Tuesday, November 20, 2012

Lots of change, but I don't see much hope

 We've been discussing what Obamacare is going to do to the temporary attorney industry. I'm here to tell you, I don't see how it could possibly be good. Temp agencies historically have offered few benefits, in large part because their margins -- particularly in recent years -- are so thin.  Every agency I am familiar with has been cutting back on paid holidays, paid time off, hours-based bonuses and the like to the point where those sorts of extras are simply a fond memory. There is no reason to think the temp agencies will be willing to pay for health insurance that meets Obamacare standards -- which is, by the way, much more expensive than the less-generous health insurance that the agencies have previously not offered.  While some agencies contribute toward a minimalist health insurance policy while you're working for them, it is a benefit they don't make widely known and it is, of course, contingent upon you actually working for that agency. Not exactly something you can count on. And if they don't want to pay for insurance, rest assured agencies won't want to pay the penalties for not offering insurance, either.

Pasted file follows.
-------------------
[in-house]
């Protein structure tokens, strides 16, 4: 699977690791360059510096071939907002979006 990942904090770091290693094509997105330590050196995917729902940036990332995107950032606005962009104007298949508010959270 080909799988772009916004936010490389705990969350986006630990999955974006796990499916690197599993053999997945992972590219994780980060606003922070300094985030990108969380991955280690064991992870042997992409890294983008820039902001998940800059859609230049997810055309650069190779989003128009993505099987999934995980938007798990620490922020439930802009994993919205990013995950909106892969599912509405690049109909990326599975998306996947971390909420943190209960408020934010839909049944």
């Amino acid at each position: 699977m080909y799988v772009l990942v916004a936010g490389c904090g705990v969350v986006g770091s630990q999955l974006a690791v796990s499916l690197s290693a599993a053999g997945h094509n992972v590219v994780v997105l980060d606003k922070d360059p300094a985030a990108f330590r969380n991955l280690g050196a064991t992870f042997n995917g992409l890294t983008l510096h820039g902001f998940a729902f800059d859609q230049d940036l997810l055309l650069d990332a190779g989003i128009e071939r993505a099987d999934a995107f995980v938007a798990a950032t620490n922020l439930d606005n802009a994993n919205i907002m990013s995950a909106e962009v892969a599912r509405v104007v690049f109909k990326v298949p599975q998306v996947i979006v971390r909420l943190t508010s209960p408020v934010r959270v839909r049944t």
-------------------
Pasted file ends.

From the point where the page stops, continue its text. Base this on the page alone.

So what can they do? Previous posts have established that the temp agencies  have only one option that totally avoids the costs of either penalties or offering insurance policies, and that is to turn temps into independent contractors and give us all 1099 forms instead of W2s. The problem is, that probably won't work.

A review of IRS rules on what distinguishes an independent contractor from an employee is not encouraging, at least if you are a temp employment agency hoping to avoid paying for health care (or the penalties for not doing so). From the IRS, these are among the determining factors as to whether you are an employee or an independent contractor:

The courts have considered many facts in deciding
whether a worker is an independent contractor or an employee. These relevant facts fall into three main categories:
behavioral control; financial control; and relationship of
the parties. In each case, it is very important to consider
all the facts – no single fact provides the answer. Carefully
review the following definitions.

Behavioral Control
These facts show whether there is a right to direct or
control how the worker does the work. A worker is an
employee when the business has the right to direct and
control the worker. The business does not have to actually
direct or control the way the work is done – as long as the
employer has the right to direct and control the work. For
Instructions – if you receive extensive instructions
on how work is to be done, this suggests that you are
an employee. Instructions can cover a wide range of
topics, for example:
• how, when, or where to do the work
• what tools or equipment to use
• what assistants to hire to help with the work
• where to purchase supplies and services
If you receive less extensive instructions about what
should be done, but not how it should be done, you
may be an independent contractor. For instance,
instructions about time and place may be less important
than directions on how the work is performed.